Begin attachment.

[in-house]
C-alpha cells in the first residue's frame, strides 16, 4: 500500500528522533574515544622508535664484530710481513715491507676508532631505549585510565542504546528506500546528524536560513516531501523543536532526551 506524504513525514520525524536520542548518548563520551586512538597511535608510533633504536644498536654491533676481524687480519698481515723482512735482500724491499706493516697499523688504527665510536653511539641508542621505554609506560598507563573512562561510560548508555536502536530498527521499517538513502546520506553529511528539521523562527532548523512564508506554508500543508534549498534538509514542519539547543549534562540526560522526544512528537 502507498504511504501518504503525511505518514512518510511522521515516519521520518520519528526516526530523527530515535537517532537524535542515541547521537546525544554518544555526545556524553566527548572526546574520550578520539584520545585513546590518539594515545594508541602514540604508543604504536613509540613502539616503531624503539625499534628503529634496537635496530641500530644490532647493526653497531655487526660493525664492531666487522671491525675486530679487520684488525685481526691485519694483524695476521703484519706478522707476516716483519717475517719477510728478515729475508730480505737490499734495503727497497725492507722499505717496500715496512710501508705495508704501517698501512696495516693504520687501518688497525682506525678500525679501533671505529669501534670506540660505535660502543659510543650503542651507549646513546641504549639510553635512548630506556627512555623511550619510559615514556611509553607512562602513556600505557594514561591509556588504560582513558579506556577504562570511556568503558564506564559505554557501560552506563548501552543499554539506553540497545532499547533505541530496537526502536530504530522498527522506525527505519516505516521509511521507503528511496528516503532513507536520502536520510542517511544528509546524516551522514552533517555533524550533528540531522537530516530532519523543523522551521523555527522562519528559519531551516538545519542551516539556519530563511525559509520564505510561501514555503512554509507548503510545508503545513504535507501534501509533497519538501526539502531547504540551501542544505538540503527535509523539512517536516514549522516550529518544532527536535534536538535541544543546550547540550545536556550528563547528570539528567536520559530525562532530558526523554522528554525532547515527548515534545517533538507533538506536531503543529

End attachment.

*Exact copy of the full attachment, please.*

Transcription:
[in-house]
C-alpha cells in the first residue's frame, strides 16, 4: 500500500528522533574515544622508535664484530710481513715491507676508532631505549585510565542504546528506500546528524536560513516531501523543536532526551 506524504513525514520525524536520542548518548563520551586512538597511535608510533633504536644498536654491533676481524687480519698481515723482512735482500724491499706493516697499523688504527665510536653511539641508542621505554609506560598507563573512562561510560548508555536502536530498527521499517538513502546520506553529511528539521523562527532548523512564508506554508500543508534549498534538509514542519539547543549534562540526560522526544512528537 502507498504511504501518504503525511505518514512518510511522521515516519521520518520519528526516526530523527530515535537517532537524535542515541547521537546525544554518544555526545556524553566527548572526546574520550578520539584520545585513546590518539594515545594508541602514540604508543604504536613509540613502539616503531624503539625499534628503529634496537635496530641500530644490532647493526653497531655487526660493525664492531666487522671491525675486530679487520684488525685481526691485519694483524695476521703484519706478522707476516716483519717475517719477510728478515729475508730480505737490499734495503727497497725492507722499505717496500715496512710501508705495508704501517698501512696495516693504520687501518688497525682506525678500525679501533671505529669501534670506540660505535660502543659510543650503542651507549646513546641504549639510553635512548630506556627512555623511550619510559615514556611509553607512562602513556600505557594514561591509556588504560582513558579506556577504562570511556568503558564506564559505554557501560552506563548501552543499554539506553540497545532499547533505541530496537526502536530504530522498527522506525527505519516505516521509511521507503528511496528516503532513507536520502536520510542517511544528509546524516551522514552533517555533524550533528540531522537530516530532519523543523522551521523555527522562519528559519531551516538545519542551516539556519530563511525559509520564505510561501514555503512554509507548503510545508503545513504535507501534501509533497519538501526539502531547504540551501542544505538540503527535509523539512517536516514549522516550529518544532527536535534536538535541544543546550547540550545536556550528563547528570539528567536520559530525562532530558526523554522528554525532547515527548515534545517533538507533538506536531503543529